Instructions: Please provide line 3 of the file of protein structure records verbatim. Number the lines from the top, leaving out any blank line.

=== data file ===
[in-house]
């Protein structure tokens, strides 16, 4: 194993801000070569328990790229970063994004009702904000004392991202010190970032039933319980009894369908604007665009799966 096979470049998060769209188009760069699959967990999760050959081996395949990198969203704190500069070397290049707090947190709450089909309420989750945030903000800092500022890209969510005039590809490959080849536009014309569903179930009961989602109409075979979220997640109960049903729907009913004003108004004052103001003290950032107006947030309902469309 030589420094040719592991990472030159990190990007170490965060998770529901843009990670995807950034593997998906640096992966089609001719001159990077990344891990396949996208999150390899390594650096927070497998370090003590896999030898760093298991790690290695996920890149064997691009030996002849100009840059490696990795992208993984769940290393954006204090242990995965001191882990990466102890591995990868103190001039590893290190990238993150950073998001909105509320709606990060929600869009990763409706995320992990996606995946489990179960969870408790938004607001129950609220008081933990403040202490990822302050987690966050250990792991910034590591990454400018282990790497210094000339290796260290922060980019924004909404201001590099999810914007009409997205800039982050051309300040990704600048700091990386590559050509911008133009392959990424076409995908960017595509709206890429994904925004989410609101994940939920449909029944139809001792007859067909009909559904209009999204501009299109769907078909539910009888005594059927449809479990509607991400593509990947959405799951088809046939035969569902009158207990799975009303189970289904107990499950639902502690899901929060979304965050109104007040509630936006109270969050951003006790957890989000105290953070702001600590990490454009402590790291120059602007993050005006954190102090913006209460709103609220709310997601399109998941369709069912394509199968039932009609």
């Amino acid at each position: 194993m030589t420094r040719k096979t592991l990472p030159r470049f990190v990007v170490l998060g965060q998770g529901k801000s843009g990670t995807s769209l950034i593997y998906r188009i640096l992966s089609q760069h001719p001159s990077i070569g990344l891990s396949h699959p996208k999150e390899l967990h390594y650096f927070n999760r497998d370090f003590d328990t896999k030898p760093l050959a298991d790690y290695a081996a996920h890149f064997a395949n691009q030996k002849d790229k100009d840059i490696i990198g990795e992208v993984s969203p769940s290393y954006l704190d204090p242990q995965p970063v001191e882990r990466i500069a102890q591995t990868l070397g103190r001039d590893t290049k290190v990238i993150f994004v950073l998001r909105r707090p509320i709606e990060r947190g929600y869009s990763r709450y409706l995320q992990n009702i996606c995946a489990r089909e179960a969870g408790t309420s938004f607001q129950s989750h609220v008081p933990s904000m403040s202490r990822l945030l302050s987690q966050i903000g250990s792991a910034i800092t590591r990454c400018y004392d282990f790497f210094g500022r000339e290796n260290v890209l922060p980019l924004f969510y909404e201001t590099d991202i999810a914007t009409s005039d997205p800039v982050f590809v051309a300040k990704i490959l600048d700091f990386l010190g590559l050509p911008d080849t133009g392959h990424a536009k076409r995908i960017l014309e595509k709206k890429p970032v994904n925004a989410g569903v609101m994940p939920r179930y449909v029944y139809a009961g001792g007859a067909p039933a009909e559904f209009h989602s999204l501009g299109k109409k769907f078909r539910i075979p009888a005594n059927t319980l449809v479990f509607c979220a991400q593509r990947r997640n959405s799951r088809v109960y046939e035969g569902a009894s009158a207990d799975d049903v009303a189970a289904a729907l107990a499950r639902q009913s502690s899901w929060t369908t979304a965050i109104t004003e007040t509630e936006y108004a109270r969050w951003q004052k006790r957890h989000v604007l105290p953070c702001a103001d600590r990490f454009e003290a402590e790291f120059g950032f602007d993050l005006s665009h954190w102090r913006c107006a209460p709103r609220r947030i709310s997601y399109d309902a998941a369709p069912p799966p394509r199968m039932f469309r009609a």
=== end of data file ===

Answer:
């Amino acid at each position: 194993m030589t420094r040719k096979t592991l990472p030159r470049f990190v990007v170490l998060g965060q998770g529901k801000s843009g990670t995807s769209l950034i593997y998906r188009i640096l992966s089609q760069h001719p001159s990077i070569g990344l891990s396949h699959p996208k999150e390899l967990h390594y650096f927070n999760r497998d370090f003590d328990t896999k030898p760093l050959a298991d790690y290695a081996a996920h890149f064997a395949n691009q030996k002849d790229k100009d840059i490696i990198g990795e992208v993984s969203p769940s290393y954006l704190d204090p242990q995965p970063v001191e882990r990466i500069a102890q591995t990868l070397g103190r001039d590893t290049k290190v990238i993150f994004v950073l998001r909105r707090p509320i709606e990060r947190g929600y869009s990763r709450y409706l995320q992990n009702i996606c995946a489990r089909e179960a969870g408790t309420s938004f607001q129950s989750h609220v008081p933990s904000m403040s202490r990822l945030l302050s987690q966050i903000g250990s792991a910034i800092t590591r990454c400018y004392d282990f790497f210094g500022r000339e290796n260290v890209l922060p980019l924004f969510y909404e201001t590099d991202i999810a914007t009409s005039d997205p800039v982050f590809v051309a300040k990704i490959l600048d700091f990386l010190g590559l050509p911008d080849t133009g392959h990424a536009k076409r995908i960017l014309e595509k709206k890429p970032v994904n925004a989410g569903v609101m994940p939920r179930y449909v029944y139809a009961g001792g007859a067909p039933a009909e559904f209009h989602s999204l501009g299109k109409k769907f078909r539910i075979p009888a005594n059927t319980l449809v479990f509607c979220a991400q593509r990947r997640n959405s799951r088809v109960y046939e035969g569902a009894s009158a207990d799975d049903v009303a189970a289904a729907l107990a499950r639902q009913s502690s899901w929060t369908t979304a965050i109104t004003e007040t509630e936006y108004a109270r969050w951003q004052k006790r957890h989000v604007l105290p953070c702001a103001d600590r990490f454009e003290a402590e790291f120059g950032f602007d993050l005006s665009h954190w102090r913006c107006a209460p709103r609220r947030i709310s997601y399109d309902a998941a369709p069912p799966p394509r199968m039932f469309r009609a």